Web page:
Scarlet Records
Black Metal

With the past 2 albums being rather successful and garnering critical acclaim, one wonders what else Denmark’s Horned Almighty has in place for fans with their new album, World of Tombs. Unlike Contaminating the Divine and Necro Spirituals which were released a mere year apart, fans of the band waited for 4 full years for the band to finally drop their new album, and as with so many other bands, this anticipation has led to heightened expectations of the Danish outfit.

The introductory track almost tricks one into thinking that Horned Almighty has gone towards a more viking metal direction (not that it’s a bad thing, and more on this later), but as soon as the title track World of Tombs hits the listener, one is treated to some classic, old school death metal. The whole grim atmosphere, combined with that slight groove that the band has infused into the music quickly reminds one of the black ‘n’ roll works of bands such as Satyricon, especially with the simplistic and repetitive riffs unleashed by Hellpig and the energetic, and at times rather punkish drumming of Harm (which reminds me of Frost’s works), especially on tracks like Diabolical Engines of Torment and Plague Propaganda.

It is also this rather simplistic, no-nonsense and straightforward style of black metal that one is reminded of the earlier onslaughts of Bathory, before their eventual shift to more epic masterpieces. As a display of the range of influences and sounds that Horned Almighty has put into World of Tombs, there are moments on the album where one is reminded of more traditional black metal tracks like Sacrifice, while the thrashy, crossover edge at times also brings songs like Satan My Master to mind. The more diabolical tracks like Unpure Salvations even brings in some Marduk semblance, what with the aggression and anger.

The production is also what makes World of Tombs such a stellar release. The bass is mixed especially high on the record, and this helps to retain a punchy sound for the band, creating a lasting and deep impression on the listener.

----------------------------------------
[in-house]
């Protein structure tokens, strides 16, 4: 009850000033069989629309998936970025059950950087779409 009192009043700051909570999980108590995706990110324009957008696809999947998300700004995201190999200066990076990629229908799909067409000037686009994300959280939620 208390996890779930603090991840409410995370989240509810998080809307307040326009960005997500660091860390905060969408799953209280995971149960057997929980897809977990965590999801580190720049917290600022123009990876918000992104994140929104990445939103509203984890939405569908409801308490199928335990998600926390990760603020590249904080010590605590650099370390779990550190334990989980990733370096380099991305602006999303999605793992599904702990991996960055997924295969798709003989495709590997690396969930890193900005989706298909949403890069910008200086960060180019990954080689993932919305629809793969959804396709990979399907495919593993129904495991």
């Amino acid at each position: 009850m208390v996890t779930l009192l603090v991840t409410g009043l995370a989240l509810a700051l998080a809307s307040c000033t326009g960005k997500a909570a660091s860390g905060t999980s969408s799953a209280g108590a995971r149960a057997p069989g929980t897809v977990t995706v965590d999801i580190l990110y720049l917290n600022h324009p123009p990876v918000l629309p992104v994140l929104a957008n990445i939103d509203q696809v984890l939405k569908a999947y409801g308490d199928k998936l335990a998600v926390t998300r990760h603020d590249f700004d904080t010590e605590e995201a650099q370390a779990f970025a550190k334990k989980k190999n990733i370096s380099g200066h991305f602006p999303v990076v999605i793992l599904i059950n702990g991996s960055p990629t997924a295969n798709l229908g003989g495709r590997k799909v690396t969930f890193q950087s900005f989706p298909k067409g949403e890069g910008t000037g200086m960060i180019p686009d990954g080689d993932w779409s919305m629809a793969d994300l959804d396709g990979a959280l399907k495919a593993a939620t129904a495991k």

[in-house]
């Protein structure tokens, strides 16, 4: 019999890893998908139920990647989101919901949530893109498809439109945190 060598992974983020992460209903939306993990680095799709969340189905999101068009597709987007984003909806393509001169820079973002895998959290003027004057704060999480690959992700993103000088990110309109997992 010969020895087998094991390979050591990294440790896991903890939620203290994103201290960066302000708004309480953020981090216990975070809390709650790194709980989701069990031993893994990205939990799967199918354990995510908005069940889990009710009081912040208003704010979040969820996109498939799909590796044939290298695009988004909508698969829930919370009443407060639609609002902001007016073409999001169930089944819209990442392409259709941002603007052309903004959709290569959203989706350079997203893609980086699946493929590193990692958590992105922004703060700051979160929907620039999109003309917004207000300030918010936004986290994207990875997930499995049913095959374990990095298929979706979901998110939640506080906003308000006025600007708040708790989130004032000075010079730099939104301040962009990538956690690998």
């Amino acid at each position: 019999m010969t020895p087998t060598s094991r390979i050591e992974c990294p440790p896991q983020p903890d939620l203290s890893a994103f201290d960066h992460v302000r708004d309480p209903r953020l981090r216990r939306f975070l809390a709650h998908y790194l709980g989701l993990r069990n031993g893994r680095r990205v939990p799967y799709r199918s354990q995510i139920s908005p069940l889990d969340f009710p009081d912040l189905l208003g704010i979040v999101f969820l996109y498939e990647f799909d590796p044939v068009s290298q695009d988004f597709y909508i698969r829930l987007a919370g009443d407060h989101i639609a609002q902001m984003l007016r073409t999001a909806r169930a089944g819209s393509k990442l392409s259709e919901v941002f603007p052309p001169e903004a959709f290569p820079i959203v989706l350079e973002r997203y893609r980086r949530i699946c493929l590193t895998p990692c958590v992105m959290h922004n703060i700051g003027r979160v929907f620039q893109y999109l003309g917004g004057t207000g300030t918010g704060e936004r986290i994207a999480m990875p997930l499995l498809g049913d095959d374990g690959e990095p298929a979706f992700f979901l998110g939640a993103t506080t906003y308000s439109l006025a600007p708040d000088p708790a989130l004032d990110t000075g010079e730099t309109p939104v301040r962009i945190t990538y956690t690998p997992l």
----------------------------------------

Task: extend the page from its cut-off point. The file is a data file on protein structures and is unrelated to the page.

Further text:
[xrr rating=4/5]

Horned Almighty on the internet:
Official website
Facebook
MySpace
SoundCloud
Scarlet Records

Album Review: Bloodshed Walhalla – The Battle Will Never End

Bloodshed Walhalla - The Battle Will Never End

Bloodshed Walhalla [Italy]
The Battle will Never End
2012
Full Length
Fog Foundation
Viking Metal

With a name like Bloodshed Walhalla, anyone familiar with the history of extreme metal would already know what to expect from this Italian viking metal horde. Band mastermind Drakhen also doesn’t shy away from proudly wearing his major influence on his sleeve, proudly proclaiming Bloodshed Walhalla to be a Bathory cover band at the same time on the band’s Facebook page, and indeed, this influence is also rather clear from the visuals of the band’s most recent release, The Battle Will Never End.

The themes of nature and wilderness is clear, as instrumental opening track Heimdallr‘s epic soundscape quickly transports one into a vast winterlands through Drakhen’s folkish riffings, as well as the sounds of wind howling and thunder at the background, and this is indeed a nice introduction to Bloodshed Wahalla‘s music. Blood and Fire perhaps shows the Bathory influences of the band most clearly, and apart from the seeming influence from Blood Fire Death in the naming of the track, the entire instrumentation and atmosphere that is conjured would also fit into the black/folk-era of the aforementioned, as Drakhen cleverly makes use of acoustic guitars to complement the rest of the instruments on the track. The alternating between gruff, blackened vocals and the intentionally, slightly off-key singing even reminds one of Quorthon‘s style of singing, further strengthening that Bathory comparison.

At the same time, there are also the more epic, heroic touches that are put into Bloodshed Walhalla‘s music, with some moments even giving the album a tinge of the dark, folk metal of Vintersorg or Borknagar. The recent exposure to bands such as Nokturnal Mortum and Drudkh also got me more sensitive to the whole range of sounds that are present on the album, and careful listening to The Battle Will Never End often proves to be interesting with the flurry of activities that are happening at the same time at any one point of the album, especially with the inclusion of soaring melodic leads, as well as the vast variety of influence that have gone into the melting pot of Bloodshed Walhalla‘s work.

Quorthon may have left this realm for 10 years, but with quality viking metal releases such as Bloodshed Walhalla‘s The Battle Will Never End paying tribute to the legends, one can be assured that his legacy lives on.

[xrr rating=4/5]

Bloodshed Walhalla on the internet:
Facebook
MySpace
Fog Foundation